The Ginger Tree – Oswald Wynd
In 1903, a young Scotswoman named Mary Mackenzie sets sail for China to marry her betrothed, a military attaché in Peking. But soon after her arrival, Mary falls into an adulterous affair with a young Japanese nobleman, scandalizing the British community.
Casting her out of the European community, her compatriots tear her away from her small daughter. A woman abandoned and alone, Mary learns to survive over forty tumultuous years in Asia, including two world wars and the cataclysmic Tokyo earthquake of 1923.
Beside a Burning Sea – John Shors
One moment, the World War II hospital ship Benevolence is patrolling the South Pacific on a mission of mercy—to save wounded American soldiers. The next, Benevolence is split in two by a torpedo, killing almost everyone on board. A small band of survivors, including an injured Japanese soldier and a young American nurse whom he saves from drowning, makes it to the deserted shore of a nearby island.
Akira has suffered five years of bloodshed and horror fighting for the Japanese empire. Now, surrounded by enemies he is supposed to hate, he instead finds solace in their company—and rediscovers his love of poetry. While sharing the mystery and beauty of this passion with Annie, the captivating but tormented woman he rescued, Akira grapples with the pain of his past while helping Annie uncover the promise of her future. Meanwhile, the remaining castaways endure a world not of their making—a world as barbaric as it is beautiful, as hateful as it is loving.
The Last Brother – Nathacha Appanah, translated by Geoffrey Strachan
1944 is coming to a close and nine-year-old Raj is unaware of the war devastating the rest of the world. He lives in Mauritius, a remote island in the Indian Ocean, where survival is a daily struggle for his family. When a brutal beating lands Raj in the hospital of the prison camp where his father is a guard, he meets a mysterious boy his own age. David is a refugee, one of a group of Jewish exiles whose harrowing journey took them from Nazi-occupied Europe to Palestine, where they were refused entry and sent on to indefinite detainment in Mauritius.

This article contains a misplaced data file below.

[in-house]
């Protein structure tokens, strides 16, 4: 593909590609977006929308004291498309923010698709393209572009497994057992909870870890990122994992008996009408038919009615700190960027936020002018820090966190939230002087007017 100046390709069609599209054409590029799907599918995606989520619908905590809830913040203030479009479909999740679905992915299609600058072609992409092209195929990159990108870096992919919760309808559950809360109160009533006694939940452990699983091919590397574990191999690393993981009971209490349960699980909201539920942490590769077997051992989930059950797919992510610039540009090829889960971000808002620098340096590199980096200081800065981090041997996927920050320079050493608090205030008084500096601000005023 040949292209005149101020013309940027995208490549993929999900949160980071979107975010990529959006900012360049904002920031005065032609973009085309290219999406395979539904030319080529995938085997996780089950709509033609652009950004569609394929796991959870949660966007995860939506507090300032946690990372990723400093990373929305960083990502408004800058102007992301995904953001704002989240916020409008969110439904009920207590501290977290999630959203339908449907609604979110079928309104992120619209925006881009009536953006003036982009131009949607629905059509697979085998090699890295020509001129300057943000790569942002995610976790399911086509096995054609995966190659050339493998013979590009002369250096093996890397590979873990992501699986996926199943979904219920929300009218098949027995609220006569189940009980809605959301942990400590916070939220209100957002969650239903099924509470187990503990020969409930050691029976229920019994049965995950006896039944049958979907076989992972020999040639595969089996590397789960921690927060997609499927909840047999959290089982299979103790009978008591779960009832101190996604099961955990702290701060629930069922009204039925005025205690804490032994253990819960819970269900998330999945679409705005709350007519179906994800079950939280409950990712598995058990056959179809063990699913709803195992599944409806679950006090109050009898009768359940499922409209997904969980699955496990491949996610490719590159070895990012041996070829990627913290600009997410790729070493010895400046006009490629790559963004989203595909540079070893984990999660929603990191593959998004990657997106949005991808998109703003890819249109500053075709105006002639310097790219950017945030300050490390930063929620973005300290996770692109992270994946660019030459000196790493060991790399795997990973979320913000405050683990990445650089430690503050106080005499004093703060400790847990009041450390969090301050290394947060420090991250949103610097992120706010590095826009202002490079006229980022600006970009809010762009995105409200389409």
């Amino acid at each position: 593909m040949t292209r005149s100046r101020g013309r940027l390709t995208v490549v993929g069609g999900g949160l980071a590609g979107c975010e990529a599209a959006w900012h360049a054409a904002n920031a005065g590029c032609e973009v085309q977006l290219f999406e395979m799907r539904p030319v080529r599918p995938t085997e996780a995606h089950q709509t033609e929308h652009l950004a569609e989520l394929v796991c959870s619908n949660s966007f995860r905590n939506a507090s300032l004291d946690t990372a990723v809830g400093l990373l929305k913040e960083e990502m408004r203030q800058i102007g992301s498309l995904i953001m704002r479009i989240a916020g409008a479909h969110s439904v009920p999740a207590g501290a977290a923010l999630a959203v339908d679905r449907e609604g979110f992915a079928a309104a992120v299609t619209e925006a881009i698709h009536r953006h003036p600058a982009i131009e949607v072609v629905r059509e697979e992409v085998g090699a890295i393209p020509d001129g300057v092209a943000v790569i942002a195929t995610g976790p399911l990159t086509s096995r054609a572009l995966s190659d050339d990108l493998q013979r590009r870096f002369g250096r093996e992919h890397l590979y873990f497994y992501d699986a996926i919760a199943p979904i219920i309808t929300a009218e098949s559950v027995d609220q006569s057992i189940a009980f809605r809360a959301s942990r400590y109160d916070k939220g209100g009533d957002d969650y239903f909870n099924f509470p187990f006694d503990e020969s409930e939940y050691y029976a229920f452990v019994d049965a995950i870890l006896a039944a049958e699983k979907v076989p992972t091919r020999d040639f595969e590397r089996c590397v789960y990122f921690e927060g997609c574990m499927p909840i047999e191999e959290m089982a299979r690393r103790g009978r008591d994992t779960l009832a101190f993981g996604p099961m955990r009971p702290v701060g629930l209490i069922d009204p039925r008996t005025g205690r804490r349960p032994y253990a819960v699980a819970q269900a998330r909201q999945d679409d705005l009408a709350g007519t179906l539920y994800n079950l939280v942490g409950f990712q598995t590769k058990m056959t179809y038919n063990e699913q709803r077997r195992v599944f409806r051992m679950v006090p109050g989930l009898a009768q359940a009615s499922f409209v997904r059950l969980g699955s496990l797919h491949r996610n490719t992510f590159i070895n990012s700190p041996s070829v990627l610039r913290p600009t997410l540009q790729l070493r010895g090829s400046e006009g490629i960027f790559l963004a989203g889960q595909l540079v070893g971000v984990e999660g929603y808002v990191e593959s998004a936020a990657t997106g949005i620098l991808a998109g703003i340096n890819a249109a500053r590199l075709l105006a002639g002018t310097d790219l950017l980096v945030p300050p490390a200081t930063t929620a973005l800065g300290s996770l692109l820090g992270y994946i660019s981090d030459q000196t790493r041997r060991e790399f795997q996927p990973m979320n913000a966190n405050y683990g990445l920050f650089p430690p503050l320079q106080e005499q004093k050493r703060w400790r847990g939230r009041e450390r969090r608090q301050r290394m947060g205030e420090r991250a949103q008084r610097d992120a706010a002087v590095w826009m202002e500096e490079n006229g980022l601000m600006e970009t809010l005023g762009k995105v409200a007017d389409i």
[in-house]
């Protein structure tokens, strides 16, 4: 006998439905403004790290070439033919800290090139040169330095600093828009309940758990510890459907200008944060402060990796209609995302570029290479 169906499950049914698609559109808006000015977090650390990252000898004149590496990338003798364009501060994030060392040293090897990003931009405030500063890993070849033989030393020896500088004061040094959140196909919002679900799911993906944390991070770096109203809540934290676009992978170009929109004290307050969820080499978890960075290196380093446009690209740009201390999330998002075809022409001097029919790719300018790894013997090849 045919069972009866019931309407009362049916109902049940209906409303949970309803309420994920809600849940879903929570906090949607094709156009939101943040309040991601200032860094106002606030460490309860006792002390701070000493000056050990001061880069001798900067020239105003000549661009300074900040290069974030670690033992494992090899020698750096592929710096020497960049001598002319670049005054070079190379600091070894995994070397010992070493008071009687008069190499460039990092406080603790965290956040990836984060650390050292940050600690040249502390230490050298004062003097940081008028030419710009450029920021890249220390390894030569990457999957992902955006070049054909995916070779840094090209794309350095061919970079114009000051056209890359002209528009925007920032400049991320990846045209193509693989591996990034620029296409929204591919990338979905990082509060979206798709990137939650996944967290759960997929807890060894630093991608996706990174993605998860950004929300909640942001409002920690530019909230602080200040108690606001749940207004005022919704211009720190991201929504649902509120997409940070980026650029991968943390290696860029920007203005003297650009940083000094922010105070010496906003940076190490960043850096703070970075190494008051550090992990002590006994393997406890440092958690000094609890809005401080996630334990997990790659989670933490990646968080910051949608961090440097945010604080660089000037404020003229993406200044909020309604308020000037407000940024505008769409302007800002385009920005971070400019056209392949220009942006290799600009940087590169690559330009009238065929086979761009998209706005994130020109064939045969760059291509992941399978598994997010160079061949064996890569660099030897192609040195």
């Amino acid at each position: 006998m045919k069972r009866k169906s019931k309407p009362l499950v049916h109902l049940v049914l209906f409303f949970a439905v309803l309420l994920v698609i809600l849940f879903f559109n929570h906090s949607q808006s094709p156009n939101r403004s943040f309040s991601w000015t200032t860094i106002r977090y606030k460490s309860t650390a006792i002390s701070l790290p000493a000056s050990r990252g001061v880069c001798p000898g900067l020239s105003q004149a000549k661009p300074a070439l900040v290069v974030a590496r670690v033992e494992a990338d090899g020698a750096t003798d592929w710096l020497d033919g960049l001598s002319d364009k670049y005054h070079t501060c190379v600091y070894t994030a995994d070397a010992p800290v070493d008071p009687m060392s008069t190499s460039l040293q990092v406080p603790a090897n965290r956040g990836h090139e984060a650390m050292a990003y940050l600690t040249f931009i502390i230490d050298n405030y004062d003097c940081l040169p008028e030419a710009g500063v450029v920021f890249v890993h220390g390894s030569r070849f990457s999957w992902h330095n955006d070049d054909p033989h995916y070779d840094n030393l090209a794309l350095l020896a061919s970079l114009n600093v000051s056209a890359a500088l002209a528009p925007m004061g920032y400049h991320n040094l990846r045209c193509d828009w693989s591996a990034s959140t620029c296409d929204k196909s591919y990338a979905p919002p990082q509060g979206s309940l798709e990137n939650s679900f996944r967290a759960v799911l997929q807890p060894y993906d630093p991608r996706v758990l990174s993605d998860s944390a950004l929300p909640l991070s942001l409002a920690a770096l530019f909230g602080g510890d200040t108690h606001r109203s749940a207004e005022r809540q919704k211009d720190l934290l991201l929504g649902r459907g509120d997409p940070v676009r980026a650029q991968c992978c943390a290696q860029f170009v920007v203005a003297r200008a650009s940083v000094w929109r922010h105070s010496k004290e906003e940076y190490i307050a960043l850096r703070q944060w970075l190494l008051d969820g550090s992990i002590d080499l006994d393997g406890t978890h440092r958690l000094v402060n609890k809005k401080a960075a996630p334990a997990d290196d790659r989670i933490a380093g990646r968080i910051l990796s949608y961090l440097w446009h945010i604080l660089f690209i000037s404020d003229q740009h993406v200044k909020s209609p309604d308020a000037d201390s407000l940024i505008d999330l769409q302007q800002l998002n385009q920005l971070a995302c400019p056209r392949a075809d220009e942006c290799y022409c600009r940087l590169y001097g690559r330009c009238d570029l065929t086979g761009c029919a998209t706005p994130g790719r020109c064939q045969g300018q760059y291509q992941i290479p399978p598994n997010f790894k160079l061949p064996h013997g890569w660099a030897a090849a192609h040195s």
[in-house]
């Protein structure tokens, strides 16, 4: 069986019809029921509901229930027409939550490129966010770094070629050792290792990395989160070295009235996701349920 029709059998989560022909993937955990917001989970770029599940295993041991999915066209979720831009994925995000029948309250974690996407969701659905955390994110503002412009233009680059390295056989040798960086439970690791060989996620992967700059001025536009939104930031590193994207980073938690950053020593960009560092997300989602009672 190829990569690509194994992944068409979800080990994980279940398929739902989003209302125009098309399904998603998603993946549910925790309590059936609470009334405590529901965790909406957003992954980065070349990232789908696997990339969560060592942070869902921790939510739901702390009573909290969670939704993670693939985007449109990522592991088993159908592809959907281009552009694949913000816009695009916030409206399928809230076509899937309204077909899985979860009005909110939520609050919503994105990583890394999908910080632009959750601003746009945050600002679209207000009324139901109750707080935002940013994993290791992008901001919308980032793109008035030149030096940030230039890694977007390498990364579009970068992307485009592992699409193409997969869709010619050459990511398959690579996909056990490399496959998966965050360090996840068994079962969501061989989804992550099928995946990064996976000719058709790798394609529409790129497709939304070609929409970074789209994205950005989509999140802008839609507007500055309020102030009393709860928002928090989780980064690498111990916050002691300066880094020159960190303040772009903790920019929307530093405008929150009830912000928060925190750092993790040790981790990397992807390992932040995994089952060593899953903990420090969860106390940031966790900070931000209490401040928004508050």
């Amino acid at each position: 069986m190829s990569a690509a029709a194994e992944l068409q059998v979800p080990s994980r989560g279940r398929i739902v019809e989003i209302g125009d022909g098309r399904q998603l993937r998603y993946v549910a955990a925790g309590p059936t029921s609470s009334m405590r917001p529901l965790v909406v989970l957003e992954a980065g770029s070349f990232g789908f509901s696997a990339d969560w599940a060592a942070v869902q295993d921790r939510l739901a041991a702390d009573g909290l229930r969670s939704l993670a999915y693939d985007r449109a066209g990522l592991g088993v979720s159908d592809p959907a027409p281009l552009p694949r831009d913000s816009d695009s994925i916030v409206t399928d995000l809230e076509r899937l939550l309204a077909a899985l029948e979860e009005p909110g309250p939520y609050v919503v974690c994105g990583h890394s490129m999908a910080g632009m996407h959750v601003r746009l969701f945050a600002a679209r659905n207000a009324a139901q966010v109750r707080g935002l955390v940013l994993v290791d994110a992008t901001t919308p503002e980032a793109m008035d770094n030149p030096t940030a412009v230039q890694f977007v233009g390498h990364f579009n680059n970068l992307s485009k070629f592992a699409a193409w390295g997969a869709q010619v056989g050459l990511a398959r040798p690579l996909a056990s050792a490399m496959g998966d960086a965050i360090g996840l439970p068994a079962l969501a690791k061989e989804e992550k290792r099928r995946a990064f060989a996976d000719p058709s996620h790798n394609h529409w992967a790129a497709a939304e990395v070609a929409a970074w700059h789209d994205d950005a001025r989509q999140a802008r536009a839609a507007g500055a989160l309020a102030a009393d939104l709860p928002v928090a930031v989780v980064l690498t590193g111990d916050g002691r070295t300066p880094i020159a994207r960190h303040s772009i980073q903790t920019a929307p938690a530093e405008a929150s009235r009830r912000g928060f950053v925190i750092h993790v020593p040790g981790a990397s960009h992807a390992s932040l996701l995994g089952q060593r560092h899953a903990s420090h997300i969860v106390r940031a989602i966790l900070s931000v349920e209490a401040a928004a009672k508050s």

A massive storm on the island leads to a breach of security at the camp, and David escapes, with Raj’s help. After a few days spent hiding from Raj’s cruel father, the two young boys flee into the forest. Danger, hunger, and malaria turn what at first seems like an adventure to Raj into an increasingly desperate mission.
The Song of Everlasting Sorrow: A Novel of Shanghai – Wang Anyi, translated by Michael Berry, Susan Chan Egan
Set in post-World War II Shanghai, “The Song of Everlasting Sorrow” follows the adventures of Wang Qiyao, a girl born of the “longtong,” the crowded, labyrinthine alleys of Shanghai’s working-class neighborhoods.
Infatuated with the glitz and glamour of 1940s Hollywood, Wang Qiyao seeks fame in the Miss Shanghai beauty pageant, and this fleeting moment of stardom becomes the pinnacle of her life. During the next four decades, Wang Qiyao indulges in the decadent pleasures of pre-liberation Shanghai, secretly playing mahjong during the antirightist Movement and exchanging lovers on the eve of the Cultural Revolution. Surviving the vicissitudes of modern Chinese history, Wang Qiyao emerges in the 1980s as a purveyor of “old Shanghai” – a living incarnation of a new, commodified nostalgia that prizes splendor and sophistication – only to become embroiled in a tragedy that echoes the pulpy Hollywood noirs of her youth.
Little Hut of Leaping Fishes – Chiew-Siah Tei
Mingzhi is born to be a mandarin: as the formidable Master Chai’s first grandson, his life is mapped from the moment of his birth. But times are changing in China, and as Mingzhi grows, he begins to question his privileged heritage and the secrets and shadows that lurk in the corners of the Chai mansion; eager to flee from the corruption, treachery and rivalries of his family – Master Chai, who farms opium poppies and beats out orders with his dragon stick; the jealousy of his second mother and half brother; and his opium-addict father – Mingzhi soon realises his only path to freedom is through learning. But as the foreign devils begin to encroach on China, Mingzhi is torn between two cultures; he must make his choice between the past and the future.